Authors: Silvia Bagni
Addresses: Dipartimento di Scienze giuridiche, Bologna University, via Zamboni 27/29, 40126 Bologna, Italy
Abstract: The air of freshness blown into the debate on alternative and sustainable development by the concept of buen vivir is beginning to produce discussions even in the juridical field, involving in particular constitutional comparativists. Ecuador and Bolivia have constitutionalised this concept since the constitutional reforms of 2008 and 2009, but if we try to understand this phenomenon under comparative lenses, we may find traces of institutional change even in countries with different cultural and historical backgrounds, such as Bhutan and South Africa. All these countries have been interested in processes of constitutional (re)foundation and chose similar methods and contents for their new constitutional systems. Comparing all the common elements in the experiences analysed, even if aware of the different contexts, I propose to read them as the germinal phase of a new form of state, the caring state, where the state cares for each member of the community, everyone cares for the other and both the state and each individual care for the environment as a living part of the biotic community.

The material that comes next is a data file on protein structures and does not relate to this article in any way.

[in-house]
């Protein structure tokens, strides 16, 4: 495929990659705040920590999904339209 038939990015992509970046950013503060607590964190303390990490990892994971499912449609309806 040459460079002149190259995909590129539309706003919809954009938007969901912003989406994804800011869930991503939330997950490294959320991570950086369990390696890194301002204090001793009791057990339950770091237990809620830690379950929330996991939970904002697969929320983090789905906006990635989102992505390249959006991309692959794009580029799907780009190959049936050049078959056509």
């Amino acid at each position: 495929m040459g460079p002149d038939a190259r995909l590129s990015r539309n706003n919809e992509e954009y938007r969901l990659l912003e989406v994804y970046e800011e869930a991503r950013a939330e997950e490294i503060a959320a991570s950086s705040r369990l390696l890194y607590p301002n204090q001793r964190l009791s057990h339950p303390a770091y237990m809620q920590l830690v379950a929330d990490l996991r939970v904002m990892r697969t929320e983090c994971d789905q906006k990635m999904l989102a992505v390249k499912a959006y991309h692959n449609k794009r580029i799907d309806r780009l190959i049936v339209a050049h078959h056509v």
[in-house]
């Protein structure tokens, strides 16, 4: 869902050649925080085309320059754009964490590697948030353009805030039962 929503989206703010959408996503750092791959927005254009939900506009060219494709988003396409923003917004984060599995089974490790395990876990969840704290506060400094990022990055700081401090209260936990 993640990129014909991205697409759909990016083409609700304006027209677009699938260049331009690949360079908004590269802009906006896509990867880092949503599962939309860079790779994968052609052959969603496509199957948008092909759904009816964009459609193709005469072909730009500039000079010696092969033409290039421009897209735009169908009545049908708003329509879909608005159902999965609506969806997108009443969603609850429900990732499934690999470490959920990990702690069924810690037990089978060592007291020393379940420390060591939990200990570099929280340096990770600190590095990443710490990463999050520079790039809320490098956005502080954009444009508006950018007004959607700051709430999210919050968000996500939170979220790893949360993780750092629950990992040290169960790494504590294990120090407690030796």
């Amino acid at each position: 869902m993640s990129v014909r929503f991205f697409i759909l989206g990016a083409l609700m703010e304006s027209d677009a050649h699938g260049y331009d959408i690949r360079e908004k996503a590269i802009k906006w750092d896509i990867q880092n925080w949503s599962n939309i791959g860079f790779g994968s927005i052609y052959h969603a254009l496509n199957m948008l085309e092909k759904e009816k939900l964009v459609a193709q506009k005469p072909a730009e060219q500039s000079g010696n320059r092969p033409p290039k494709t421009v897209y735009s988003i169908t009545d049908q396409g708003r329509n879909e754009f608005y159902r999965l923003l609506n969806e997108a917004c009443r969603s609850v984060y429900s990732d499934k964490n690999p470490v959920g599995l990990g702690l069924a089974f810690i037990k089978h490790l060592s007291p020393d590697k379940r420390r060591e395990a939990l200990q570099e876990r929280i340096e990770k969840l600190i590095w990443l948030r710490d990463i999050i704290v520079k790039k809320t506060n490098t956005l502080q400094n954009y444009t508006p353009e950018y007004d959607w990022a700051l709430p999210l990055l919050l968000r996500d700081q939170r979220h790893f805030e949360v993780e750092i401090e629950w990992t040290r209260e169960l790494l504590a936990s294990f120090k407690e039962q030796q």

Keywords: buen vivir; new constitutionalism; form of state; ubuntu; gross national happiness; nature rights; caring state; interculturalism; chthonic tradition; indigenous culture; constitutionalisation; Ecuador; Bolivia; Bhutan; South Africa.
International Journal of Environmental Policy and Decision Making, 2015 Vol.1 No.3, pp.205 - 226
Available online: 21 Jan 2016 *Full-text access for editors Access for subscribers Purchase this article Comment on this article